Quotulatiousness

December 22, 2017

The Armistice of Brest-Litovsk I THE GREAT WAR Week 178

Filed under: Europe, Germany, History, Military, Russia, WW1 — Tags: , , , — Nicholas @ 06:00

The Great War
Published on 21 Dec 2017

An armistice between Austria-Hungary, Germany and Russia is signed this week 100 years ago at Brest-Litovsk. And right away the Germans make their intentions clear that they want to dictate the terms for the following peace negotiations. Even Great Britain is exploring peace options but is there actually peace in Russia? After the Bolshevik Coup a Civil War is looming.

Okay, Etobicoke drivers, now they’re just messing with your heads

Filed under: Cancon, Randomness — Tags: , , — Nicholas @ 05:00

A recently started reconstruction project of the confusing Six Points interchange will involve closing off existing access ramps and (eventually) replacing them with new ones. During construction, however, things are just insane, as this example shows:

The above map shows what the city calls its “preferred alternate route to access Bloor Street eastbound from Kipling Avenue” due to ramp closures.
Image via BlogTO.

As you can see, it involves three huge loops winding around four corners of the intersection. If the ramp weren’t closed, it would be a simple right turn from Kipling onto Bloor heading East.

“It is often said two wrongs don’t make a right, but three lefts do,” wrote one Redditor in response to the graphic today. “In this case, seven rights make, uh, one right.”

“I don’t care what you say,” wrote another, “that ‘Alternate Route’ looks like so much fun, I might go there just to do it!”

Don’t forget your seatbelt.

Remy: Bitcoin Billionaire

Filed under: Economics, Humour, Technology — Tags: , , — Nicholas @ 04:00

ReasonTV
Published on 21 Dec 2017

Remy rides crypto to the moon.

—–

Written and performed by Remy. Produced by Austin and Meredith Bragg. Music tracks mastered by Ben Karlstrom. Music by J-Beats Productions.

Lyrics:

I was broke, unemployed, I was starting to slouch
I was sleeping in the basement on my momma’s new couch
That’s when I heard it all, a chance to skirt it all a money like my last girl
Completely virtual…

Got the top graphics cards, got a power supply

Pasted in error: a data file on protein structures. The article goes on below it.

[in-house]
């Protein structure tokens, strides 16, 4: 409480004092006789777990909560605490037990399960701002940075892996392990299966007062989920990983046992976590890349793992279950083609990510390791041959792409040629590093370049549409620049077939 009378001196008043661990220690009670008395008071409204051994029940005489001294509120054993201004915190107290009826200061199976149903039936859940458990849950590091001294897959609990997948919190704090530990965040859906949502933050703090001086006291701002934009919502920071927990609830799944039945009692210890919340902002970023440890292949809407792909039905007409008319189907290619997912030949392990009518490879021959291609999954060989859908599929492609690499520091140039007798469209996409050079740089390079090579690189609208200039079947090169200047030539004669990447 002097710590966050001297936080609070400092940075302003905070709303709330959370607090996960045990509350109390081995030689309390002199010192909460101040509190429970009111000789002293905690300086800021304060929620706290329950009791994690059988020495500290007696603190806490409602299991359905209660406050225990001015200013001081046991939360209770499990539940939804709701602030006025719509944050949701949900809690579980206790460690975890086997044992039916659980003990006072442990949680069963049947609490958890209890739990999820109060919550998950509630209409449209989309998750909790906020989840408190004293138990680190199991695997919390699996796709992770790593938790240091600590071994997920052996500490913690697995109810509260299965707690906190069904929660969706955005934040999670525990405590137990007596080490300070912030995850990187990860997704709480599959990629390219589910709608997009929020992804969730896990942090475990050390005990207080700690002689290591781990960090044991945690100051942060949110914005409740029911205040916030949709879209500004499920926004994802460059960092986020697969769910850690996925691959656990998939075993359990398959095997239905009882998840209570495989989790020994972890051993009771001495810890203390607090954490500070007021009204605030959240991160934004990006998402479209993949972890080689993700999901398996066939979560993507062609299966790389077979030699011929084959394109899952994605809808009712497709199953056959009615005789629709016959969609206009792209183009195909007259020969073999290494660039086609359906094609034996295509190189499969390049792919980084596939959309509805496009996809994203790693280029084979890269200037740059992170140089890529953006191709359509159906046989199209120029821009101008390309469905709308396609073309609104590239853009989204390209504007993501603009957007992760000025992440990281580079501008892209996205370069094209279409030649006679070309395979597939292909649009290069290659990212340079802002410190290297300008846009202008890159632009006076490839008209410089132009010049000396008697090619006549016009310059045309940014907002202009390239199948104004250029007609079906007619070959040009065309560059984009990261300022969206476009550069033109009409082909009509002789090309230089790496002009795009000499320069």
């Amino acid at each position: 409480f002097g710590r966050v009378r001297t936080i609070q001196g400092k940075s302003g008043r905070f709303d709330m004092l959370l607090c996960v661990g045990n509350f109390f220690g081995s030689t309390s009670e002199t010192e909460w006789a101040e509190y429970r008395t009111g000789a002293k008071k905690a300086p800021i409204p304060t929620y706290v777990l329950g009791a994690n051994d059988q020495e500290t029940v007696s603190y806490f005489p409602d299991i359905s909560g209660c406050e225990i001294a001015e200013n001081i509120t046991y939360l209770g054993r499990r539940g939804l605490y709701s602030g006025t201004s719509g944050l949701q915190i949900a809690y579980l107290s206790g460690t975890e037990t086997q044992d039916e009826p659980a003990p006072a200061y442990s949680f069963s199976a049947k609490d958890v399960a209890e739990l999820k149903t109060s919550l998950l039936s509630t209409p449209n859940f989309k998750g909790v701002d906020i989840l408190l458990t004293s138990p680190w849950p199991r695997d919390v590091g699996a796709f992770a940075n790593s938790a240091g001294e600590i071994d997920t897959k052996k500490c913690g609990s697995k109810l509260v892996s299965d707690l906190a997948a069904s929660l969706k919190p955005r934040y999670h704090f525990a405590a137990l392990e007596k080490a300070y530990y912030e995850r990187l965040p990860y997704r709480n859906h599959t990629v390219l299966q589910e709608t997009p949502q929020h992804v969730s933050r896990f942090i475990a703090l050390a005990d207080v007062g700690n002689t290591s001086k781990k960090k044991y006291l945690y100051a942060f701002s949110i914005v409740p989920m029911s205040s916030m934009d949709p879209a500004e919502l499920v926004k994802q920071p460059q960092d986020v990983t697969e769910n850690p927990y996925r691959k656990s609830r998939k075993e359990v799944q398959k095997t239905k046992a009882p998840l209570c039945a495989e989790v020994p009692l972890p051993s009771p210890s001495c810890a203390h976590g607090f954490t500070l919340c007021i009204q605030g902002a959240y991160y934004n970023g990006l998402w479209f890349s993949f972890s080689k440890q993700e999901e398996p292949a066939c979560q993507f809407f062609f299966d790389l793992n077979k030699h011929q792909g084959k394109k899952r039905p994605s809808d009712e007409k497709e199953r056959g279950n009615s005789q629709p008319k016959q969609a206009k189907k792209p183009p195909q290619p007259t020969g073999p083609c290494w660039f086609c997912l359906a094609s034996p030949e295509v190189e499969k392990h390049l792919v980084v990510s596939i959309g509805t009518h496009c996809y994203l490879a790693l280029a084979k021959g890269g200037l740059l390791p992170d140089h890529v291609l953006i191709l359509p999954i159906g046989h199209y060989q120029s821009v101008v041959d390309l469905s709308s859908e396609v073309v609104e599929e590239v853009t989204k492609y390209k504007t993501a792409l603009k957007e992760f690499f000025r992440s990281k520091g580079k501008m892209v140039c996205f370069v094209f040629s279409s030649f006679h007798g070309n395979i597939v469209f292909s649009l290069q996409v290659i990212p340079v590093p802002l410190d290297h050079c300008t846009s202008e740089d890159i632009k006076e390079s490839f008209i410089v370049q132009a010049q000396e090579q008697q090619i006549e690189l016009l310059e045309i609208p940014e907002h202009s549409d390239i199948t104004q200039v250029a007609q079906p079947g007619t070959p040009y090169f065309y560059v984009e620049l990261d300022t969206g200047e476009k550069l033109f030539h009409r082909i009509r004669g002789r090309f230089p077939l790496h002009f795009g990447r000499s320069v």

a microprocesser, a motherboard, a towering drive
I put the RAM in the RAM slot, drive in the larger bay
topped it off, two fans
Like a Chargers game!

Price spike to $30!? I missed out, I fear
crudely assemble a rig like a BP engineer
My friends and family smile and smirk and all make fun of me
But I’m-a make them eat their words because I’m gonna be a

Bitcoin Billionaire
Spending money like I don’t care
Mining coin in my underwear
I’m gonna be a Bitcoin Billionaire

Selecting software and reading the notes
I’m picking out my favorite miners like a Penn State coach
Pick me a digital wallet for holding all my amounts
read up on the all the ways to open lots of accounts I feel like Tom Brady,

I got a fear of inflation
But this is crypto, baby — central bank decentralization
The script I flipped it, laptop encrypted
My life was rotten now all my cotton’s Egypt-ed

Now even on my vacation I’m crypto-supplying
They call me gentrification the way I’m block-modifying
Friends asking “what’s the best part of your newfound treasury?”
I say “reminding you how you told me I’d never be a…

Bitcoin Billionaire
Spending money like I don’t care
Flash drives in their underwear
Now that I’m a Bitcoin Billionaire

The cash was never-ending, yo
upscale and fun and rowdy
I was spending like a 7 on a
scale from 1 to Saudi

Call it mad bankin’, all night and all weekend
My rig is Al Franken:
(grabs what it can while you sleepin’)

Just try outspending me and you’ll see I’m on a mission
I drop more Satoshis than a clumsy Japanese obstetrician
But I ain’t open to splits, don’t care if it’s best or not
Opposing forks like a Chinese restaurant

I went from geek to chic, from basic to ASIC